Australia drags China to WTO over economic coercions

In a statement, Australia’s Foreign Minister Marise Payne said, with Canberra dragging Beijing to the World Trade Organisation over the latter imposing anti-dumping duties on wine exports, bilateral negotiations is expected to commence.

Last week, the Australian government filed a complaint with the WTO over Chinese duties that were applied last year which nearly wiped out exports of Australian wine to the Chinese market.

“What lodging the dispute enables us to do is begin dispute consultation settlements, which actually is a bilateral discussion with China about the issues,” said Payne in an interview on the Australian Broadcasting Corp’s (ABC) ‘Insiders’ program. “We’ve seen duties of over 200% applied to Australian wine. We don’t believe that that is consistent with China’s obligations under the WTO. So that part of the process enables us to have that direct conversation.”

The Australian government has noted that Beijing has consistently ignored calls to ease trade tensions.

This is the second time in six months that Australia has appealed to the WTO. In December 2020, Australia had launched a formal appeal seeking a review of China’s decision to impose hefty tariffs on imports of Australian barley.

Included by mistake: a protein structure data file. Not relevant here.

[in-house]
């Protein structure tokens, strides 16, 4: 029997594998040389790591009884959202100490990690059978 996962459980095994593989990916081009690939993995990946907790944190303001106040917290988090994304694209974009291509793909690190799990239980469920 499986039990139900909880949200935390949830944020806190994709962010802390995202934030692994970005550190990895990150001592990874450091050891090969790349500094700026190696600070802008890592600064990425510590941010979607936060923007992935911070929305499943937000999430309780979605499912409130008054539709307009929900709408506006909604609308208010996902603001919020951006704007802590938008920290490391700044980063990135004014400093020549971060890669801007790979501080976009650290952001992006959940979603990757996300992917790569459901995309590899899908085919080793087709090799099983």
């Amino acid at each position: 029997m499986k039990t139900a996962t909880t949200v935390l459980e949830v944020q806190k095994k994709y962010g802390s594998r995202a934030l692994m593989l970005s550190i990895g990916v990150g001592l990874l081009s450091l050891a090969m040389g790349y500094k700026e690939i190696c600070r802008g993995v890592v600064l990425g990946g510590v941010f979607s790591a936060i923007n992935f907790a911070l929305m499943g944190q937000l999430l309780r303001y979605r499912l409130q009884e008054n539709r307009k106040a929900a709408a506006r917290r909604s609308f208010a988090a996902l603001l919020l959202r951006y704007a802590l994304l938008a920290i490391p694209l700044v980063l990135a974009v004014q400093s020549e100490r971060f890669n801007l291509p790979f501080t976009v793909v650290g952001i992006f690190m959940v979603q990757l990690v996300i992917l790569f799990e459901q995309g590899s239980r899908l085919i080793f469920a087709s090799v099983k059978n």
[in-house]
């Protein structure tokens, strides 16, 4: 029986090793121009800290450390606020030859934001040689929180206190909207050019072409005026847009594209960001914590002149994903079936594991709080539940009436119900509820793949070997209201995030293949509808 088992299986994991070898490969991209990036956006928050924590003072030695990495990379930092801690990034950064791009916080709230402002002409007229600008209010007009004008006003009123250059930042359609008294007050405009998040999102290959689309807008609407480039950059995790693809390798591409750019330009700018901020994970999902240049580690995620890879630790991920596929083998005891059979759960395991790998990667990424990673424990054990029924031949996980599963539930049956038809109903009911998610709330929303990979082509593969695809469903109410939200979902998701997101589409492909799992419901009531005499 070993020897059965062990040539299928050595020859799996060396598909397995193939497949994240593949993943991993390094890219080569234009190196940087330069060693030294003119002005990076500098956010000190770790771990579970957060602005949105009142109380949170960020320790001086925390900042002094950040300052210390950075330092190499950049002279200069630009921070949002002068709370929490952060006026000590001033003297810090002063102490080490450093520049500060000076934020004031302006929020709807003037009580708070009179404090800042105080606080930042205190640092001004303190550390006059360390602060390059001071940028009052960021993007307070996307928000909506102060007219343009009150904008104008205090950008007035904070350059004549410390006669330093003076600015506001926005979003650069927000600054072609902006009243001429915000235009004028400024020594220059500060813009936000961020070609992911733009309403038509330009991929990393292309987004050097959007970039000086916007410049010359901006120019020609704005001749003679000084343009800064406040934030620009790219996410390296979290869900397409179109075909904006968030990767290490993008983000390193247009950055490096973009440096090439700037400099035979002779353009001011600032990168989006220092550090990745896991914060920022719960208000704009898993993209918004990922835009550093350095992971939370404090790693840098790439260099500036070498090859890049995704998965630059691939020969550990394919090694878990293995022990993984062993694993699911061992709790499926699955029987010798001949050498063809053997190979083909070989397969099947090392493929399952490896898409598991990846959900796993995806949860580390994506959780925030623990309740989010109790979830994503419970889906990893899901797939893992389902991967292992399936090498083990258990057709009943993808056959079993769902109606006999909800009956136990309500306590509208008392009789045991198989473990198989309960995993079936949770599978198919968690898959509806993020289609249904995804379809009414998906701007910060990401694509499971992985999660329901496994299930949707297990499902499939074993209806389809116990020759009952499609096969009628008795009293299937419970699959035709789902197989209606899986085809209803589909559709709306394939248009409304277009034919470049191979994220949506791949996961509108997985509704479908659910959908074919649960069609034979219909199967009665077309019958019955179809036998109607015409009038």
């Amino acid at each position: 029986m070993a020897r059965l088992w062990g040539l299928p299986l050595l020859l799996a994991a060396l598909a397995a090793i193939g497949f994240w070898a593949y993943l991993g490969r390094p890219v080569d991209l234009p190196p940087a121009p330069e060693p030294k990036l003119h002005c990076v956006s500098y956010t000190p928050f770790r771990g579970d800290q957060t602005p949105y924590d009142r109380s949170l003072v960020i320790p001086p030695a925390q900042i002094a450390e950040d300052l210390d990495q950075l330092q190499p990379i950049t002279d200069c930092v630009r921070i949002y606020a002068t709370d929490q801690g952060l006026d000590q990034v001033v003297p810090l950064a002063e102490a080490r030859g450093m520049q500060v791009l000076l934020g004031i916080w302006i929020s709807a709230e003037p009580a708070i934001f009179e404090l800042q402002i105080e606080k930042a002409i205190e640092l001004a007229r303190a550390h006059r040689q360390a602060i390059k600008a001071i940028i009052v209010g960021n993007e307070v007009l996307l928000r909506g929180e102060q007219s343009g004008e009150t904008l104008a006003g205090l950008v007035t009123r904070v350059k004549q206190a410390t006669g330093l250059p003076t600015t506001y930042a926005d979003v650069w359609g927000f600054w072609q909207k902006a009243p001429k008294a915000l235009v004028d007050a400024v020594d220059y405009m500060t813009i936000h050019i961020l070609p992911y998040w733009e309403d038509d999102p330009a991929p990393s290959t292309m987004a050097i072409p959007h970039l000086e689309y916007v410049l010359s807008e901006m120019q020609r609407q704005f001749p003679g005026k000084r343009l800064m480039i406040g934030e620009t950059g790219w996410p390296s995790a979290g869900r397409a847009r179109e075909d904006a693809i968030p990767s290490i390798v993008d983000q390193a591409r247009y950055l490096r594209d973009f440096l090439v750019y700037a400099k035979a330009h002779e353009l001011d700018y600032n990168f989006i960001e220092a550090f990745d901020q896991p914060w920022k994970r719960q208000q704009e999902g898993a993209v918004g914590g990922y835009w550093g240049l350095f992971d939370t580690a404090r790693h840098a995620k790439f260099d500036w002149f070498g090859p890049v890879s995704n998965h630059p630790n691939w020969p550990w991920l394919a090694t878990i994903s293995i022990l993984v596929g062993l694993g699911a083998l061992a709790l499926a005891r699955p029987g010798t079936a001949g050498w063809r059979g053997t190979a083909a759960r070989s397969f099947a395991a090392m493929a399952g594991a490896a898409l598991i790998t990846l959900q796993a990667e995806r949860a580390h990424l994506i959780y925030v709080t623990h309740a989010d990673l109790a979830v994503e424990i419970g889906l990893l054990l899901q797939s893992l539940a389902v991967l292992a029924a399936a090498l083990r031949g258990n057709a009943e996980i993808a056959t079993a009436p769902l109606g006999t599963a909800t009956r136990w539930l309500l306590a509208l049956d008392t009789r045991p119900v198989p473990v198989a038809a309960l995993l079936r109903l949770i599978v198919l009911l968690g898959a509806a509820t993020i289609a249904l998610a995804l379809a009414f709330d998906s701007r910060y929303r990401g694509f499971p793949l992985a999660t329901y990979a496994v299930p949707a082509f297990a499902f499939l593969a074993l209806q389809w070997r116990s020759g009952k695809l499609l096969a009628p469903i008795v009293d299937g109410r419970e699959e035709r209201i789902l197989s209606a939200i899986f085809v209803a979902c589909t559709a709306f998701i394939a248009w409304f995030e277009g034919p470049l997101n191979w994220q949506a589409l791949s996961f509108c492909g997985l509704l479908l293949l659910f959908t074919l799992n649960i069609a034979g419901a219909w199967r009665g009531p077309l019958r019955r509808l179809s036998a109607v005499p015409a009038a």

With China actively blocking calls for an international inquiry into the origins of the coronavirus-induced COVID-19 pandemic which has dragged down the global economy, bilateral relations with China has become rocky. Australia has also banned Huawei, which has been accused by global intelligence agencies of working closely with Chinese intelligence, from its 5G broadband network in 2018.

China has reacted strongly to Canberra’s internal domestic decisions by imposing tariffs on Australian commodities, including barley and wine; Beijing has also limited imports of Australian beef, grapes, and coal in moves described by the United States as “economic coercion”.

When asked to respond on the fresh international push to find answers to the origin of COVID-19, Payne said it was important to maintain the momentum.

“We are very determined to work with our partners to ensure that (…) investigation is able to access its material that it needs, including within China,” said Payne.

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